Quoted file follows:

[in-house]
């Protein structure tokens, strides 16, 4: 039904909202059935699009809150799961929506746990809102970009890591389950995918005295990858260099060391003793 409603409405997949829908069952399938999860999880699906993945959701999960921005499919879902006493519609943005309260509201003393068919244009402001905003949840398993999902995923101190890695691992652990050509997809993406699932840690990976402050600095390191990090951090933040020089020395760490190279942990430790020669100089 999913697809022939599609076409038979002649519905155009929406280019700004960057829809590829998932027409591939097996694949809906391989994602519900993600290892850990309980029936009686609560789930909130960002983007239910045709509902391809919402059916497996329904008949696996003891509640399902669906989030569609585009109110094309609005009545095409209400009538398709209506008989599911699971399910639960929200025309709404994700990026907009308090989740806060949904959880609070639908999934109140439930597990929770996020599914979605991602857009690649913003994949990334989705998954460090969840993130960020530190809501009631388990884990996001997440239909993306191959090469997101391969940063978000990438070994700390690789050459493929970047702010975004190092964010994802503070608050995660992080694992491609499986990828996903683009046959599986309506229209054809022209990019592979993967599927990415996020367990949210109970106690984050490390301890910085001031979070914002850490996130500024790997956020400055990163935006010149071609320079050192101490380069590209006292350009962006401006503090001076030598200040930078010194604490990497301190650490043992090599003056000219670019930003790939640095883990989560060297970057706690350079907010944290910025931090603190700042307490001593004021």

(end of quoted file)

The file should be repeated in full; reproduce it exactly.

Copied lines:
[in-house]
């Protein structure tokens, strides 16, 4: 039904909202059935699009809150799961929506746990809102970009890591389950995918005295990858260099060391003793 409603409405997949829908069952399938999860999880699906993945959701999960921005499919879902006493519609943005309260509201003393068919244009402001905003949840398993999902995923101190890695691992652990050509997809993406699932840690990976402050600095390191990090951090933040020089020395760490190279942990430790020669100089 999913697809022939599609076409038979002649519905155009929406280019700004960057829809590829998932027409591939097996694949809906391989994602519900993600290892850990309980029936009686609560789930909130960002983007239910045709509902391809919402059916497996329904008949696996003891509640399902669906989030569609585009109110094309609005009545095409209400009538398709209506008989599911699971399910639960929200025309709404994700990026907009308090989740806060949904959880609070639908999934109140439930597990929770996020599914979605991602857009690649913003994949990334989705998954460090969840993130960020530190809501009631388990884990996001997440239909993306191959090469997101391969940063978000990438070994700390690789050459493929970047702010975004190092964010994802503070608050995660992080694992491609499986990828996903683009046959599986309506229209054809022209990019592979993967599927990415996020367990949210109970106690984050490390301890910085001031979070914002850490996130500024790997956020400055990163935006010149071609320079050192101490380069590209006292350009962006401006503090001076030598200040930078010194604490990497301190650490043992090599003056000219670019930003790939640095883990989560060297970057706690350079907010944290910025931090603190700042307490001593004021």